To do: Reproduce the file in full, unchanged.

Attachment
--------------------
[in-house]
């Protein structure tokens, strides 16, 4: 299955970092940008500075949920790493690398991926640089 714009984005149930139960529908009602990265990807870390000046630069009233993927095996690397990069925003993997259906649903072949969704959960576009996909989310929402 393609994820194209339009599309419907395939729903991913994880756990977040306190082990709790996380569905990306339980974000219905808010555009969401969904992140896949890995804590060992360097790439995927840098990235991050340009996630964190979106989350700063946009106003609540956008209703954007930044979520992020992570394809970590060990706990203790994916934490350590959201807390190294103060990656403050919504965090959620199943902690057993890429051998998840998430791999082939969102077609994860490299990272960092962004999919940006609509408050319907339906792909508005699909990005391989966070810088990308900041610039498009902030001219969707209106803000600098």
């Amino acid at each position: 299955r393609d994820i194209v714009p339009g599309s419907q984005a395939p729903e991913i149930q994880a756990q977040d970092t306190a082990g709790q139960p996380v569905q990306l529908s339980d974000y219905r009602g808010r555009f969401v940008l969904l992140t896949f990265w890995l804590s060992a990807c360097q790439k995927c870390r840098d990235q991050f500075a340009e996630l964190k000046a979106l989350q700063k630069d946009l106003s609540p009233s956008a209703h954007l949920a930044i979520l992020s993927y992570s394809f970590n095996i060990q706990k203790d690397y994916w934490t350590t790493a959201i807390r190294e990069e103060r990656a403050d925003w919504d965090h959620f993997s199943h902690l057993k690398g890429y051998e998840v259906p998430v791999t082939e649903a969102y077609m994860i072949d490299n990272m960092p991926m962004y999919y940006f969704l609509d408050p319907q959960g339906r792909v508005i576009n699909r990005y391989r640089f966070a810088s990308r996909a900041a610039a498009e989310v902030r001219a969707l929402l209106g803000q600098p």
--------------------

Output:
[in-house]
């Protein structure tokens, strides 16, 4: 299955970092940008500075949920790493690398991926640089 714009984005149930139960529908009602990265990807870390000046630069009233993927095996690397990069925003993997259906649903072949969704959960576009996909989310929402 393609994820194209339009599309419907395939729903991913994880756990977040306190082990709790996380569905990306339980974000219905808010555009969401969904992140896949890995804590060992360097790439995927840098990235991050340009996630964190979106989350700063946009106003609540956008209703954007930044979520992020992570394809970590060990706990203790994916934490350590959201807390190294103060990656403050919504965090959620199943902690057993890429051998998840998430791999082939969102077609994860490299990272960092962004999919940006609509408050319907339906792909508005699909990005391989966070810088990308900041610039498009902030001219969707209106803000600098």
């Amino acid at each position: 299955r393609d994820i194209v714009p339009g599309s419907q984005a395939p729903e991913i149930q994880a756990q977040d970092t306190a082990g709790q139960p996380v569905q990306l529908s339980d974000y219905r009602g808010r555009f969401v940008l969904l992140t896949f990265w890995l804590s060992a990807c360097q790439k995927c870390r840098d990235q991050f500075a340009e996630l964190k000046a979106l989350q700063k630069d946009l106003s609540p009233s956008a209703h954007l949920a930044i979520l992020s993927y992570s394809f970590n095996i060990q706990k203790d690397y994916w934490t350590t790493a959201i807390r190294e990069e103060r990656a403050d925003w919504d965090h959620f993997s199943h902690l057993k690398g890429y051998e998840v259906p998430v791999t082939e649903a969102y077609m994860i072949d490299n990272m960092p991926m962004y999919y940006f969704l609509d408050p319907q959960g339906r792909v508005i576009n699909r990005y391989r640089f966070a810088s990308r996909a900041a610039a498009e989310v902030r001219a969707l929402l209106g803000q600098p």